I love the fact that not only was Wright dead wrong, but she was passionate about her wrongness.

In the 21st century and in the midst of the worst economic crash since World War II, government needs to do more than “get out of the way” to pave the way for economic revitalization. Government needs to efficiently collaborate and nurse along businesses big and small, making permitting easy and fast and finding ways to help businesses access capital. If that means creating foreign trade zones, do it. If that means spending a little bit in the form of tax credits on enticing big employers to come to Phoenix and create thousands of jobs, do that, too. And if that means creatively finding limited public dollars to help institutions like ASU and the U of A build even more critical mass downtown, then that too needs to be done.

The same holds for leveraging relationships with other cities and pushing for cross-Valley development, as opposed to pitting one city against another.

Cities that just “get out of the way” won’t encourage growth. They’ll miss opportunities, chances that will be captured either by neighboring cities (see “Mesa lands First Solar” stories galore) or by states like California intent on poaching our big employers.

I get that my argument is outside of Wright’s steady diet of red meat and easy talking points. And I know that it’s not as entertaining as being the contrarian, arguing against everything and everyone. But I do believe it … just as I believe Wright will be entertaining to the bitter end, when she gets maybe 9 percent of the vote and goes back to being, of all things, a lawyer.

In the mean time, keep up the good work, Jennifer. You have my attention, if not my vote.

JUNE 10, 2011

The night of February 25 remains painful for me. Not only the assault I suffered at the hands of a man I once loved, but Scott’s insistence on blaming others and his failure to take responsibility for his illegal, abusive behavior.

Fortunately, the justice system has decided to hold Scott accountable. I support that decision wholeheartedly.

My thanks go out to the Phoenix Police Department, the city prosecutor’s office and the five independent witnesses who spoke out, corroborating the facts of that night. I look forward to putting this awful incident into the past.

Professionally speaking, I’d rate 2010 as the best year of my career. When I started Leibowitz Solo in September 2009, my goal was to make a living. Find a couple clients, earn a six-figure salary, be my own boss, take the occasional Friday off; that was about the extent of my ambition.

If you would have told me that in one year I’d have the chance to help lead 3 winning statewide ballot initiatives, write speeches for the Governor of Arizona and the Mayor of Phoenix, see and hear my clients on CNN, Fox News and virtually every TV and radio station in Arizona, and read their op-eds in newspapers like the Washington Post, the Washington Times and the Arizona Republic, I would have laughed at you like we were watching a rerun of the Chappelle Show. And that’s saying something, because who’s funnier than Dave Chappelle?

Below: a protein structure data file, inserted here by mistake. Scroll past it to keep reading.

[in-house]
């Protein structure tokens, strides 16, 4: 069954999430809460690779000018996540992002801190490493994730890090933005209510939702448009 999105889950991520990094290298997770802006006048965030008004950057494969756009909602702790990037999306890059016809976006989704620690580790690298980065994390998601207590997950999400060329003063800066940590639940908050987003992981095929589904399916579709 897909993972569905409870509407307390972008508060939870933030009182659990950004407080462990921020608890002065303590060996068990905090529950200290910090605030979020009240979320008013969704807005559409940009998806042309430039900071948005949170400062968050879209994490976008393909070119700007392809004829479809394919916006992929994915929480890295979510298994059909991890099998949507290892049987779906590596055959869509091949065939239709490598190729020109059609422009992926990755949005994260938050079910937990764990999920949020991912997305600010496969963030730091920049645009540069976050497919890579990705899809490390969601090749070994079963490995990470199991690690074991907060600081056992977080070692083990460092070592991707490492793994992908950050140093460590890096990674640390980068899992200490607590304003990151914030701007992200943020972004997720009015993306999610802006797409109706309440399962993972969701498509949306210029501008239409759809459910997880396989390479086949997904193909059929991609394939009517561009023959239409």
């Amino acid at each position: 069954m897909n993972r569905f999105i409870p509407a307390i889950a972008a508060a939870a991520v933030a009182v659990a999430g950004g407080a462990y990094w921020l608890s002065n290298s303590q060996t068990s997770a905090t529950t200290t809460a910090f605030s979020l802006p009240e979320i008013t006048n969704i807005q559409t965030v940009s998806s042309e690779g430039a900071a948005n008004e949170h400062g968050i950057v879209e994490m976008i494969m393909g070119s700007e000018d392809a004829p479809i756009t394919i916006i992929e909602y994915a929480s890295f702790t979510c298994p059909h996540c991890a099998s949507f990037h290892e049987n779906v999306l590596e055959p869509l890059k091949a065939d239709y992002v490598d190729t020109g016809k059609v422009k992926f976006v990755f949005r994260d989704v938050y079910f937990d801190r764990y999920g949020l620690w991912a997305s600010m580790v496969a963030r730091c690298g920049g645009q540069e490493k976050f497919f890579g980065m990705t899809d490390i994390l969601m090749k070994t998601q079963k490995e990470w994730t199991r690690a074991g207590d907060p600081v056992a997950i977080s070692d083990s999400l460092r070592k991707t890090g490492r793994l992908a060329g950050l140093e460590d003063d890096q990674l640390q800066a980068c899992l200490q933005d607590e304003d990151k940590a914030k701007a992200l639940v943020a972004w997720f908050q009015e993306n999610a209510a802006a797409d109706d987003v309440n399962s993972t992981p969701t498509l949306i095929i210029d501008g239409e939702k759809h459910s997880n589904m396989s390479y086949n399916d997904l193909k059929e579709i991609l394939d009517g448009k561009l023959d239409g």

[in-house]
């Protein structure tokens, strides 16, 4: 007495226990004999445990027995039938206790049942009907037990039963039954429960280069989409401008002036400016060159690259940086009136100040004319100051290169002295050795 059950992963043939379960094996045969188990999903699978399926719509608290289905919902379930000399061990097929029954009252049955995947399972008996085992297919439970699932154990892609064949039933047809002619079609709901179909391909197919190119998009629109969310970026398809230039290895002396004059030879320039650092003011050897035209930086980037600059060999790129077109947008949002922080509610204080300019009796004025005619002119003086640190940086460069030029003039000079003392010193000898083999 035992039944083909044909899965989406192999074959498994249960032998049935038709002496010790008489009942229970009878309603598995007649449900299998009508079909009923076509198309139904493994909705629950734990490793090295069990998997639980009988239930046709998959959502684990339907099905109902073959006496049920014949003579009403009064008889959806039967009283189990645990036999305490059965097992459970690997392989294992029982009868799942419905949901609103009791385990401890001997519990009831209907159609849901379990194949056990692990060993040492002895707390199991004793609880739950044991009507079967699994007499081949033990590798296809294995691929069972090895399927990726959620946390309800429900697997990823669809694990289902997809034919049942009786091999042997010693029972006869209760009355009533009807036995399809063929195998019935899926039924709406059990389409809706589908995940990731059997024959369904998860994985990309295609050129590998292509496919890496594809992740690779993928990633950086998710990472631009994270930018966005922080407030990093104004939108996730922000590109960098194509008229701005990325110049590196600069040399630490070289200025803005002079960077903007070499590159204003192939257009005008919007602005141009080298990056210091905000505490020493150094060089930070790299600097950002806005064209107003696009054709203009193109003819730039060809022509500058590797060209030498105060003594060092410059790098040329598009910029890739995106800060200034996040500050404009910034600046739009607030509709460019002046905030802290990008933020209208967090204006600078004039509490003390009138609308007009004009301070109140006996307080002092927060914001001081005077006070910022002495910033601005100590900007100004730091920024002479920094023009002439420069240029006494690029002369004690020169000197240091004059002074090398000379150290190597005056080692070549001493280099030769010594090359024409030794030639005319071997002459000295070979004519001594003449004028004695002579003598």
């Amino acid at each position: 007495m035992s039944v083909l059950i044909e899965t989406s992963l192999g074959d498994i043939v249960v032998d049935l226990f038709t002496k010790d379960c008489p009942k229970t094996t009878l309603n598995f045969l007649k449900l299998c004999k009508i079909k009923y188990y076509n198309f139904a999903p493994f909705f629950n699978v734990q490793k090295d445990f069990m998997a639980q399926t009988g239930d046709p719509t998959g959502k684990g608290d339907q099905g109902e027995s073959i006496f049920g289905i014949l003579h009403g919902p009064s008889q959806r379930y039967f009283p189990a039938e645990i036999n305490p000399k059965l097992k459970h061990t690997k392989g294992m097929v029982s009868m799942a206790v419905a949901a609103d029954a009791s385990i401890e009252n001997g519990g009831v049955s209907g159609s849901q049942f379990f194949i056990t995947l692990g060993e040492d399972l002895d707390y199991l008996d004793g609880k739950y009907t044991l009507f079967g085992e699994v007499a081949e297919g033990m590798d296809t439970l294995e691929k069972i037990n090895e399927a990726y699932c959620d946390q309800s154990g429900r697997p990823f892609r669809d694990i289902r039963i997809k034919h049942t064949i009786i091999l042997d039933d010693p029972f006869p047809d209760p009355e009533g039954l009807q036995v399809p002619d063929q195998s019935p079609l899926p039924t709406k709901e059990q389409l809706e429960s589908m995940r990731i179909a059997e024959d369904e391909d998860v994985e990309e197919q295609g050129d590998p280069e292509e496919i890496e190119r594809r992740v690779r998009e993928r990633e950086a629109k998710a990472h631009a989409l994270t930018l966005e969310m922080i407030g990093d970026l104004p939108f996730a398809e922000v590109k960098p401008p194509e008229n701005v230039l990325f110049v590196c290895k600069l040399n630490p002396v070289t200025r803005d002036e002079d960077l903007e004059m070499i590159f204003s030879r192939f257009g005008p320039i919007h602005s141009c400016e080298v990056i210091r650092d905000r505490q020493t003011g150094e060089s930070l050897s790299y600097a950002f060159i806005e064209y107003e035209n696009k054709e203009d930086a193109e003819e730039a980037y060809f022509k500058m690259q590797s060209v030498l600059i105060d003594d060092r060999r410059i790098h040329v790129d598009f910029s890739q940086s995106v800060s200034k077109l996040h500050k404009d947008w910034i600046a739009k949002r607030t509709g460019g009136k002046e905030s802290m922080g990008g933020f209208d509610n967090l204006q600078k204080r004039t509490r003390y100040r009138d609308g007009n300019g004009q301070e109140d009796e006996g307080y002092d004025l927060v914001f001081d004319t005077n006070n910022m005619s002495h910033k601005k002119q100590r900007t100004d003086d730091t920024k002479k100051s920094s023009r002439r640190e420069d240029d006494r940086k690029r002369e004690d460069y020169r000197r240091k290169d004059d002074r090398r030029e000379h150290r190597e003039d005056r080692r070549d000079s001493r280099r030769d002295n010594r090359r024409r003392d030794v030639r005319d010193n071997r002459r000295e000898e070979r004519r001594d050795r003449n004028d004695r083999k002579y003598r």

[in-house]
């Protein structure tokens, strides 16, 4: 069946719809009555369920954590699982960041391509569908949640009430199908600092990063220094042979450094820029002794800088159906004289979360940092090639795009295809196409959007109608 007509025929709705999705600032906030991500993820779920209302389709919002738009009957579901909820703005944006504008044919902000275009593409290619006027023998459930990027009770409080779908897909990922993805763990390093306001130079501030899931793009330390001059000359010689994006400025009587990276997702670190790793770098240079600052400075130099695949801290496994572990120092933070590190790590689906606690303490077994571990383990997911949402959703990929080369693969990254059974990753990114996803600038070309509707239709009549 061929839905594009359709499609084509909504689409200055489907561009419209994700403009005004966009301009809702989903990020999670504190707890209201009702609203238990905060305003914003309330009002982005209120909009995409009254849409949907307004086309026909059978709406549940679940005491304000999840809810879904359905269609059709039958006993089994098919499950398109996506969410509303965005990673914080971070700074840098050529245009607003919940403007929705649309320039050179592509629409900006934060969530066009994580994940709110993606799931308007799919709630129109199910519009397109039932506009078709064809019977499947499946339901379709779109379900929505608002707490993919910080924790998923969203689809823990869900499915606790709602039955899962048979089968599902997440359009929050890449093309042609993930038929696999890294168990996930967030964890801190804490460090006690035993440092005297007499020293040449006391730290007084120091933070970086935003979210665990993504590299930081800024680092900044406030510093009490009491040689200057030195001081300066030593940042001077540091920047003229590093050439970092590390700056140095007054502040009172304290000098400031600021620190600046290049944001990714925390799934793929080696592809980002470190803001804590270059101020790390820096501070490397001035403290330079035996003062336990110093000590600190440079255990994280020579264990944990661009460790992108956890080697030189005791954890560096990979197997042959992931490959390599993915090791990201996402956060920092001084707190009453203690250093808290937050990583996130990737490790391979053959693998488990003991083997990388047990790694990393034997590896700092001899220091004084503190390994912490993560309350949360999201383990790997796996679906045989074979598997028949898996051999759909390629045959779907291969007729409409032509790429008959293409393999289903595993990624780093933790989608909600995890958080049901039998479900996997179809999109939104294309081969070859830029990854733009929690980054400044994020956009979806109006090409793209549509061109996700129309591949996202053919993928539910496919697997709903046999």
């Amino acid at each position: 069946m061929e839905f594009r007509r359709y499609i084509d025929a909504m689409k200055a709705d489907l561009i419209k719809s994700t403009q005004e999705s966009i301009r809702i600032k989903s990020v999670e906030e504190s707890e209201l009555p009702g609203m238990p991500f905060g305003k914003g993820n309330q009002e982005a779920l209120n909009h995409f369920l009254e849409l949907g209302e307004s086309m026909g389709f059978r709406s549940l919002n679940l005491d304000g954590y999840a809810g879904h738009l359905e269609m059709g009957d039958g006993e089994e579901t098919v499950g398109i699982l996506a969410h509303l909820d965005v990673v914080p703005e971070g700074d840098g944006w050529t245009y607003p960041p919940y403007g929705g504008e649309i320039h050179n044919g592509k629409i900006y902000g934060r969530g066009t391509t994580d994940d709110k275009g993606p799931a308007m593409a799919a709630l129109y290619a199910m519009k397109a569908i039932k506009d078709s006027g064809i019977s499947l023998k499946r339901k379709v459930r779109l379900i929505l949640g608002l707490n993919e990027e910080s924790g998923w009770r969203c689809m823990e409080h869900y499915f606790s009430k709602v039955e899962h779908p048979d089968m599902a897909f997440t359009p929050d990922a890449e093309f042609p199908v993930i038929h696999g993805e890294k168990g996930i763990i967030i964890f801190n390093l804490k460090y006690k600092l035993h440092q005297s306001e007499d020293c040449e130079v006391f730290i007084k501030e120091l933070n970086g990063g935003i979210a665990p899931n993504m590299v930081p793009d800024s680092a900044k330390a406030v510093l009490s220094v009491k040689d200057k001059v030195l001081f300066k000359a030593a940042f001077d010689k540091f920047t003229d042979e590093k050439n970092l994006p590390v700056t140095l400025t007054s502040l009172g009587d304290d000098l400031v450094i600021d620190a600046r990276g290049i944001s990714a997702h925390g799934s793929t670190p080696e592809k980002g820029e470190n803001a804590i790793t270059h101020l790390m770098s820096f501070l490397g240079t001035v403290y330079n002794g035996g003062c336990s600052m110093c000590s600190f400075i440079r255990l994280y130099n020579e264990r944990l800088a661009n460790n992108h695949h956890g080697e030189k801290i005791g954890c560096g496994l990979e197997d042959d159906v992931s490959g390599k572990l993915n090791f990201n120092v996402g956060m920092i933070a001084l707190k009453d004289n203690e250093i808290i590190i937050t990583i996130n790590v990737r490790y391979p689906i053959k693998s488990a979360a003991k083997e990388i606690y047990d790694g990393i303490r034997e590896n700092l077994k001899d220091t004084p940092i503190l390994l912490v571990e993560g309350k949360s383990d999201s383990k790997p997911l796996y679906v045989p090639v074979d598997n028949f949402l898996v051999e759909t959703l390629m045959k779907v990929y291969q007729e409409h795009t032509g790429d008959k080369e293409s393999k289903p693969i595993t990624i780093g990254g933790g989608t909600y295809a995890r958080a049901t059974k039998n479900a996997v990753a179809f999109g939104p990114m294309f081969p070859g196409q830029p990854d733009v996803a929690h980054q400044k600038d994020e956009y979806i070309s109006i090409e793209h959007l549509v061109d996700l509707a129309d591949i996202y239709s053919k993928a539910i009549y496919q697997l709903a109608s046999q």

On Fox News? To talk immigration? Gutsy.

On Fox News? To talk immigration? Gutsy.

Suffice to say, I’ve been fortunate to have gotten these opportunities. There are many folks who deserve thanks for the help and the faith they’ve extended to me, but that’s a post I’m going to save for another day. What’s on my mind instead this morning is what 2010 has taught me, the principles I believe have contributed to this run of great good luck. Call these a handful of “rules to live by.”

1. Make deadlines … every time.

In nearly 20 years as a journalist, I’ve never blown a deadline. In my first 20 minutes working at an ad agency, I think I heard 3 people say, “Can we call the client and ask for more time?” Now out on my own, I do what I promise my clients when I promise it. Mostly, that means taking care to promise things you can deliver, though it occasionally means moving Heaven and Earth to get something done. The bottom line? They call ‘em “deadlines” for a reason. It’s a line. After it, we’re dead.

2. The people you work with? Listen to their input. And pay them what they’re worth.

If there’s a word I’ve quickly come to hate, it’s “subcontractor.” Maybe I’m being too literal, but that word implies a hierarchy where the person doing the work is beneath the person paying the tab. I prefer to think of these folks as “really smart people who know more about X than I do.” That’s not a very wieldy term, but it’s deadly accurate. If we’re working together cutting a video, shooting a spot, laying down a radio ad, developing a Web site, I want to know what you think as well as when you’ll get it done and what it costs. As far as dollars go, it pays to be generous. You say you’ll do Y for 1000 bucks. I say, great, how about 1100 bucks? It costs me 10 percent more, but I get 50 percent more effort. And when it’s time to move Heaven and Earth, I know you have my back.

3. Don’t just recommend. Do.

Some of my friends in the consultant biz love to make suggestions – we should do this, have you considered that, hmmm, maybe this’ll work. Me, I like to think that my work is only beginning once we’ve crafted the strategy and stitched the plan together. When I tell my clients that they get me 24/7 for their retainer or project fee, I don’t just mean my mind. You also get the fingers I write with, the mouth I use to talk and make connections with and, if necessary, my feet to walk over to the studio and record a voice track. Whatever it takes. It doesn’t matter how big the client is, no one has enough people to do all the work one consultant can suggest. Surprise people … get off your ass once in a while and do it yourself. Then … lather, rinse, repeat.

4. When you have a client you don’t like, get rid of him.